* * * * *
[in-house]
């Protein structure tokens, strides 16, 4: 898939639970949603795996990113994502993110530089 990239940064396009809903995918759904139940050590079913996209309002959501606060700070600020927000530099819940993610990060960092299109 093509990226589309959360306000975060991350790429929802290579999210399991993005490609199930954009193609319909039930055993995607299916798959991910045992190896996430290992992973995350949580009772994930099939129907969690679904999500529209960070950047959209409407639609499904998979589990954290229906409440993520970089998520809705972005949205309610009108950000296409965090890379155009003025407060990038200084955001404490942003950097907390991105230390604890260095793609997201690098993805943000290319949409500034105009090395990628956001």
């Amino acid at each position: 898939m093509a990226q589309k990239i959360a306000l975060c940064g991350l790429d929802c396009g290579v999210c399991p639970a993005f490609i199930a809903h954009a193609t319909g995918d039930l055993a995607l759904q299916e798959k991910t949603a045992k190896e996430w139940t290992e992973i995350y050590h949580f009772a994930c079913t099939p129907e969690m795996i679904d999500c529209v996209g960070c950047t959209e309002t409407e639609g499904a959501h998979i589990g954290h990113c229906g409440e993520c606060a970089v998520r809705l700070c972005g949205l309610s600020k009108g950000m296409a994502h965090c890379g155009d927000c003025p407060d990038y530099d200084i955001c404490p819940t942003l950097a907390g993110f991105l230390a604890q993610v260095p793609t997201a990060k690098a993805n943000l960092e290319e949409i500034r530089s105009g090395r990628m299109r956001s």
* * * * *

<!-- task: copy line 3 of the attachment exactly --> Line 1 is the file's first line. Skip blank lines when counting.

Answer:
């Amino acid at each position: 898939m093509a990226q589309k990239i959360a306000l975060c940064g991350l790429d929802c396009g290579v999210c399991p639970a993005f490609i199930a809903h954009a193609t319909g995918d039930l055993a995607l759904q299916e798959k991910t949603a045992k190896e996430w139940t290992e992973i995350y050590h949580f009772a994930c079913t099939p129907e969690m795996i679904d999500c529209v996209g960070c950047t959209e309002t409407e639609g499904a959501h998979i589990g954290h990113c229906g409440e993520c606060a970089v998520r809705l700070c972005g949205l309610s600020k009108g950000m296409a994502h965090c890379g155009d927000c003025p407060d990038y530099d200084i955001c404490p819940t942003l950097a907390g993110f991105l230390a604890q993610v260095p793609t997201a990060k690098a993805n943000l960092e290319e949409i500034r530089s105009g090395r990628m299109r956001s």